Despite the enormous progress in child survival over the past two decades, approximately six million children under five years still die each year globally . These deaths largely occur during the neonatal period or are due to infectious causes, such as pneumonia . Indeed, pneumonia remains a leading cause of child mortality accounting for nearly one million under–five deaths annually. Early and effective treatment of childhood pneumonia is therefore a cornerstone of child survival programs .
Since the 1990s, WHO and UNICEF have promoted the Integrated Management of Childhood Illness (IMCI) strategy in low– and middle–income countries to effectively manage pneumonia and other common causes of child morbidity and mortality in an integrated manner . While IMCI has great potential to improve health worker performance and quality care for sick children , poor implementation in routine practice has been documented in various settings over the past few decades [6,7]. This includes inadequate care for the IMCI–pneumonia algorithm in particular, which has been demonstrated in Malawi [8,9] although a more recent study from rural Malawi suggested stronger IMCI–pneumonia performance among service providers .
Yet this evidence is largely derived from small–scale studies in limited facility contexts without examination of determinants of IMCI–pneumonia classification or its case management. A national facility census, or Service Provision Assessment (SPA), was conducted in Malawi in 2013–2014 that included observed sick child consultations and re–examinations . While an analysis of overall correct IMCI–pneumonia care is not possible using this facility census given limited observation and re–examination protocols (see Methods), it does provide a unique opportunity to identify determinants of having an IMCI non–severe pneumonia episode, such as child’s age or symptoms [12,13]. It also allows for a wide ranging assessment of patient–, provider– and facility–level predictors for conducting select assessments (60–second respiratory rate count) and prescribing first–line treatment to classified cases. Such evidence could help target IMCI training and support going forward in order to improve quality pneumonia care across Malawi health facilities.
Malawi is a low–income country in sub–Saharan Africa with an estimated population of 17 million . Malawi’s under–five mortality rate declined from 242 deaths per 1000 live births in 1990 to 64 in 2015 , which achieved the Millennium Development Goal for child mortality. This significant reduction has been attributed to scaling–up interventions effective against the leading causes of child death, reducing child undernutrition and mother–to–child HIV transmission as well as improving quality childbirth care . Prior to the Malawi Service Provision Assessment (SPA) in 2013–2014, IMCI guidelines were last updated in 2013 to reflect test–based malaria case management and wide–scale IMCI in–service training was previously implemented in 2009. Nationwide deployment of malaria rapid diagnostic tests (RDT) was initiated in July 2011 accompanied by training in RDT safety and use along with basic information on managing RDT–negative cases .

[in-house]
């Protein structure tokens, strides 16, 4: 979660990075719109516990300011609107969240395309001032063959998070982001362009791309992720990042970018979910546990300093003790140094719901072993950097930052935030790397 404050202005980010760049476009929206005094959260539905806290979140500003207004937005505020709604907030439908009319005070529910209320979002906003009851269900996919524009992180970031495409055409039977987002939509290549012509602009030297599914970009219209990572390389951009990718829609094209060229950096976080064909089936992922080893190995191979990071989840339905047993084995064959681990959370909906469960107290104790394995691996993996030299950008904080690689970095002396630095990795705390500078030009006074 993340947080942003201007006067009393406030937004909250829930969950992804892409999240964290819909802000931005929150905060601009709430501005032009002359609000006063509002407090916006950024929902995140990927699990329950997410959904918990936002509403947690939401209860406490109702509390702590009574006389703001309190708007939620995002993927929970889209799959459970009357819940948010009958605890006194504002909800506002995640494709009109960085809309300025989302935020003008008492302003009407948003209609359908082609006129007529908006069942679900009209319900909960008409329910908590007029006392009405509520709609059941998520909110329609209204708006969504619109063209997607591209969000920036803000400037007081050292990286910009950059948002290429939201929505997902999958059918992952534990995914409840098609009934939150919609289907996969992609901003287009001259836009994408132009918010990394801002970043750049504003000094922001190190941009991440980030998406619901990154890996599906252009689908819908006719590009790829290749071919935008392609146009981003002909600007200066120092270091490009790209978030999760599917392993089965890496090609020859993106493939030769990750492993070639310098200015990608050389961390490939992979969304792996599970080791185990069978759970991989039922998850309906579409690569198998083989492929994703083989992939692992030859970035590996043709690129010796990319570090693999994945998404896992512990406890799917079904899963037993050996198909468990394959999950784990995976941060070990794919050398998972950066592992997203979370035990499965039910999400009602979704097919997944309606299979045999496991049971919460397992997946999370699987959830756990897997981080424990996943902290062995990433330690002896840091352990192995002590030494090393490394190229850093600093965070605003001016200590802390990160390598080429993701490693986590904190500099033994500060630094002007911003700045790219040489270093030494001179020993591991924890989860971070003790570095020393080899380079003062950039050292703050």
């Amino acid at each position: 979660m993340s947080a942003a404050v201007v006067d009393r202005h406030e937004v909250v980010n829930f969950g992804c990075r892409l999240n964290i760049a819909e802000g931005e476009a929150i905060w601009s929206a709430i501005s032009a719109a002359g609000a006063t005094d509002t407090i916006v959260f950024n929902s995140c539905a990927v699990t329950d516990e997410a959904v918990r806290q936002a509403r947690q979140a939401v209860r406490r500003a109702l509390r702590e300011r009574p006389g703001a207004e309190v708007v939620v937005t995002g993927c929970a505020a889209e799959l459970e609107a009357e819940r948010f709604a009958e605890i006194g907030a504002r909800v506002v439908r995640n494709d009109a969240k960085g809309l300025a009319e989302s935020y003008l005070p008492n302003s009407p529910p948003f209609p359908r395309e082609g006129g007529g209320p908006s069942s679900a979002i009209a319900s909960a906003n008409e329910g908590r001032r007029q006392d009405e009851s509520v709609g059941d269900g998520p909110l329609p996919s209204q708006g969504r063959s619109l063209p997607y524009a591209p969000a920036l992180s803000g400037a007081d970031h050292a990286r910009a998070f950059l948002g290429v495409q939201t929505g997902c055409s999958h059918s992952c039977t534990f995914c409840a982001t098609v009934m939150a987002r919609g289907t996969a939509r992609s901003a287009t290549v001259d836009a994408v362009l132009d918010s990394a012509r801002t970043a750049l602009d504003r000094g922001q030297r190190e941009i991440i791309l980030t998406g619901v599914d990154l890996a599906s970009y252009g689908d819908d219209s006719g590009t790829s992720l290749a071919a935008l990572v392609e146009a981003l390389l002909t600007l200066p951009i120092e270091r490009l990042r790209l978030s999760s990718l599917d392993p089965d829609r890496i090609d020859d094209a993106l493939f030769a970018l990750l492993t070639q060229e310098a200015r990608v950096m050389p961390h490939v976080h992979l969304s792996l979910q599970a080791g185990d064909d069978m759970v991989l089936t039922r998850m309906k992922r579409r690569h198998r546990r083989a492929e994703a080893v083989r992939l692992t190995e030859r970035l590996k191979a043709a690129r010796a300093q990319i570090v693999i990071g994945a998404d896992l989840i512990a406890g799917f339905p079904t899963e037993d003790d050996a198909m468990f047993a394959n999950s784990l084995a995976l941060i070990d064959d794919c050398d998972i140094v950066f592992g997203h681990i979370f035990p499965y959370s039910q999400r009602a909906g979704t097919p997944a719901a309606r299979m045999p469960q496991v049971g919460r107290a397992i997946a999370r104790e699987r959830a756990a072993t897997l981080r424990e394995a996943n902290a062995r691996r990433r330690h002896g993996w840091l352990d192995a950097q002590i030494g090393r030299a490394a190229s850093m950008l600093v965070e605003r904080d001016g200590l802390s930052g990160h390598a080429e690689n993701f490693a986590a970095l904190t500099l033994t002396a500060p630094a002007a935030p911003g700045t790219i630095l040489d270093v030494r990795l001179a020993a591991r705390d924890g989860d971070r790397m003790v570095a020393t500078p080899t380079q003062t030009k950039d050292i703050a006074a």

The Malawi health system generally includes both government facilities and publicly–supported facilities managed by the Christian Health Association of Malawi (CHAM) . The three facility levels include health centers, district hospitals and regional hospitals. Health centers are the lowest level and deliver primary health care services that are generally led by a medical assistant or nurse midwife technician. District hospitals are referral facilities at the next level that provide in–patient care, laboratory diagnostics and maternity care that are generally led by medical doctors and clinical officers. Regional or central hospitals are the highest level that are generally research and teaching institutions that provide specialized medical care. Community treatment services are also available for sick children but were not included in this facility–based assessment.
The Malawi Service Provision Assessment (SPA) was conducted in June 2013–February 2014 by the Ministry of Health and The DHS Program, which includes facility and laboratory audits, observed consultations with limited re–examination, patient exit interviews and health worker interviews. Survey methods are described elsewhere including procedures for obtaining ethical approval and participant consent .